Written at Lake Ohrid 1921-1922.

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1.          Cf. Matt. 13:24-3O.

2.          Cf. Mark 12:41-44.

9 Responses to “Prayers By the Lake – St. Nikolai of Zicha”

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  1. luciasclay says:

    Myself as one who mainly “babbles” I find the opening most compelling.

    I do wonder what is meant by the following lines :

    “Accept my sacrifice not for my sake but for the sake of someone who is even more impoverished than I; is there such a person?

    Someone who does not even have what I do, for his sake accept my sacrifice; does such a person exist?”

    Accepting his sacrifice on behalf of another is interesting. In this I assume he speaks of his prayer. A sacrifice of words. But on the behalf of another is the part that I am fixing on.

    Can one pray/sacrifice in some way that in reality impacts the salvation of another ? It would seem that any other prayer, for comfort, things of this life, health etc. of little importance in comparison to salvation.

    Assuming one can pray in some way that really does impact the salvation of another, is this also then what we ask the Saints to do on our behalf ?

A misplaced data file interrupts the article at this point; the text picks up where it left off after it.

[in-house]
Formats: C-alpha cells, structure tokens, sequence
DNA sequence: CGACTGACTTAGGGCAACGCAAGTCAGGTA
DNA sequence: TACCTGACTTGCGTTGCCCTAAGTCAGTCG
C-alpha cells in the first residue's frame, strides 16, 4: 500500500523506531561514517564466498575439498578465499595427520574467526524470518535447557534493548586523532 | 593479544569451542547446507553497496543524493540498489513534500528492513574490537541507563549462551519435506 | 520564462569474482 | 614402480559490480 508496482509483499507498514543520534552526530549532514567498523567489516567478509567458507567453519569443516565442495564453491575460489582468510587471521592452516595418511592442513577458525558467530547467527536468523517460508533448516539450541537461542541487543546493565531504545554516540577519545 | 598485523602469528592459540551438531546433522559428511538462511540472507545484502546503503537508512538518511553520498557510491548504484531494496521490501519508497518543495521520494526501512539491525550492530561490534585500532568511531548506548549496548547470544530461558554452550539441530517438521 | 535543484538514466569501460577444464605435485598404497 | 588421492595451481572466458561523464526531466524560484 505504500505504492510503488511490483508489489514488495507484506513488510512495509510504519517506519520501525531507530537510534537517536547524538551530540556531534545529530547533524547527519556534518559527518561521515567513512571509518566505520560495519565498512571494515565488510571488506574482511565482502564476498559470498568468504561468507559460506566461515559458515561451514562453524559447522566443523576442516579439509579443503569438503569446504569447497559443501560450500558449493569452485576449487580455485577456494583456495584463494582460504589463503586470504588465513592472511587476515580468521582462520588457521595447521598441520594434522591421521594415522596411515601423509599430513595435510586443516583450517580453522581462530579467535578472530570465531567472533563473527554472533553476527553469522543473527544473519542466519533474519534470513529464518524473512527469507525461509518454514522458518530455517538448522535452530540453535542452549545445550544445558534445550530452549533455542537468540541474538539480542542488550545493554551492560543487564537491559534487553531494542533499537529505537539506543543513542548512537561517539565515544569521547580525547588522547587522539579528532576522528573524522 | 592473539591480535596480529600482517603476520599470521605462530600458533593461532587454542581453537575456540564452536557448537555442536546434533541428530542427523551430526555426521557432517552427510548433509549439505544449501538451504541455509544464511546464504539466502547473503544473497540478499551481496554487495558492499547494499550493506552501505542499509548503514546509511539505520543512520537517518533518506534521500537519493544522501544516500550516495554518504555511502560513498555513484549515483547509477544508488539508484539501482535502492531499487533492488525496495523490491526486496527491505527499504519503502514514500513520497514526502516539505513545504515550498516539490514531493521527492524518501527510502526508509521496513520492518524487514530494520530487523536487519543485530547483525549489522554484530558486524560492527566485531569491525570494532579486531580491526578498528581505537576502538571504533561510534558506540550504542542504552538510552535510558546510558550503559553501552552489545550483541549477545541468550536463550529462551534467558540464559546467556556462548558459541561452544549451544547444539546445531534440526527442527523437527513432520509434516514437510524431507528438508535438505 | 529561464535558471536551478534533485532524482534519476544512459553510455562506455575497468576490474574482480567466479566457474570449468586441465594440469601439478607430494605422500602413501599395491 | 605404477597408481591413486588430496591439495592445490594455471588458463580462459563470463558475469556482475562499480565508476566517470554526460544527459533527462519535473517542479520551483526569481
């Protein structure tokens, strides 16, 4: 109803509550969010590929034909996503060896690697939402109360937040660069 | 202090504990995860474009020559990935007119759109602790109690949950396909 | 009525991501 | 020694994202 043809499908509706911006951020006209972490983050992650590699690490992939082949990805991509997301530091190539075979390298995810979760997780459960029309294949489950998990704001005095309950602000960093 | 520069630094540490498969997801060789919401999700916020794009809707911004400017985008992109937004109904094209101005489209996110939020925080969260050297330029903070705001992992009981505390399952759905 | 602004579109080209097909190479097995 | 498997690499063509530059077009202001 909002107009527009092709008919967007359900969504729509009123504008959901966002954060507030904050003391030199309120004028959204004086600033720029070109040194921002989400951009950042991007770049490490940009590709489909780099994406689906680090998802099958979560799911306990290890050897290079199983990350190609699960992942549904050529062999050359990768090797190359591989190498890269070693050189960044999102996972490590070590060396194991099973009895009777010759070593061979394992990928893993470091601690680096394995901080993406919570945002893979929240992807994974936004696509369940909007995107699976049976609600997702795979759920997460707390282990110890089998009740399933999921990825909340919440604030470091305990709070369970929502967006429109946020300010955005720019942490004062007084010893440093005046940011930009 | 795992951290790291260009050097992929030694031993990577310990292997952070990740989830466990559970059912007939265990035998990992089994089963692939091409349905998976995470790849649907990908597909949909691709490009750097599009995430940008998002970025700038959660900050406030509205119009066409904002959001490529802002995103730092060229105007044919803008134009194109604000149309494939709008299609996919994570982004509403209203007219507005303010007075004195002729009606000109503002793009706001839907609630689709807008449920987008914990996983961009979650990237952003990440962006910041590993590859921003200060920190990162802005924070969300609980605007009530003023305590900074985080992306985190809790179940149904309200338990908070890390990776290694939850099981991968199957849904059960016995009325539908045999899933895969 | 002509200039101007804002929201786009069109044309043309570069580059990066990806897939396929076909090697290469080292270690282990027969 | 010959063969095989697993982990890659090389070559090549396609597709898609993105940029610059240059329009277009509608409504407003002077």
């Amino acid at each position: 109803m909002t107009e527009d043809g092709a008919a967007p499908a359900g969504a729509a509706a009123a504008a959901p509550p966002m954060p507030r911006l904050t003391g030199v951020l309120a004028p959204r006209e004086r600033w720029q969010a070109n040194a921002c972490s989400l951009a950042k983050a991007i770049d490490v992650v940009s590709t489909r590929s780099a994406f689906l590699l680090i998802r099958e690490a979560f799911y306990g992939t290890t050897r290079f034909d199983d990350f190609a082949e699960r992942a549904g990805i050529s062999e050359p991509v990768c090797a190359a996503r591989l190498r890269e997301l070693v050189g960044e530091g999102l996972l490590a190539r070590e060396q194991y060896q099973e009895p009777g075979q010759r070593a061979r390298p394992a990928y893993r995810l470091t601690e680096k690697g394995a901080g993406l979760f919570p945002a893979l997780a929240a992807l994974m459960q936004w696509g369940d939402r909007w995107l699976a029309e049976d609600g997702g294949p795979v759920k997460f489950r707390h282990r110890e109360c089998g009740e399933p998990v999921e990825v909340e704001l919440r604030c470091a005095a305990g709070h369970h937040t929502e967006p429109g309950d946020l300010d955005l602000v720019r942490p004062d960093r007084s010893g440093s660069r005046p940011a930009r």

As one who comes from fundamentalist protestant roots I try to understand this.

    Thanks.

  2. John says:

    “Triradiate Master of worlds”

    Hahaha, wow! Tri – radiate MASTER of worlds…is there no bound to the awesome metaphors we Orthodox will come up with to describe the unapproachable One? I hope not.

  3. I think in this case the vocabulary is driven by the needs of translation. St. Nikolai’s poems are in Serbian which, like everything else, does not always go smoothly into English. I have seen some amazing attempts at English in various translations of Akathist Hymns. English is slightly impoverished when it comes to Trinitarian terms – which makes me wonder why.

  4. Steve says:

    Alleluia. Christ is the one true light, LORD over all.

  5. zoe says:

    Thank you, Fr. Stephen for this post. The prayer is very touching, beautiful and profound. We are given by God a gift of utterance (speech) and how many times in a single minute, I misuse this gift from God knowingly and unknowingly, intentionally and unintentionally in dealing with people around me. The prayer reminds me that I can use the gift of words and speech in praise of God and in prayer and offer it back to Him who gives us all things.
    There are other people who are born or through physical injuries or aging process (victims of car accidents or strokes) unable to speak words–are these the people that St. Nikolai of Zicha refers to in his prayer? I just now realized in reading this post that I never thought of these specific group of humanity when praying to God. May God forgive me.

    Father Bless.

  6. John says:

    Maybe things wouldn’t be so hard if we still used Elizabethan English.

    I actually like the word “Triradiate.” It’s not a word, but still, I like it.

  7. I don’t dislike it – but it sounds better in Greek and Slavonic (sort of).

  8. John says:

    I bet it does sound better.

    -John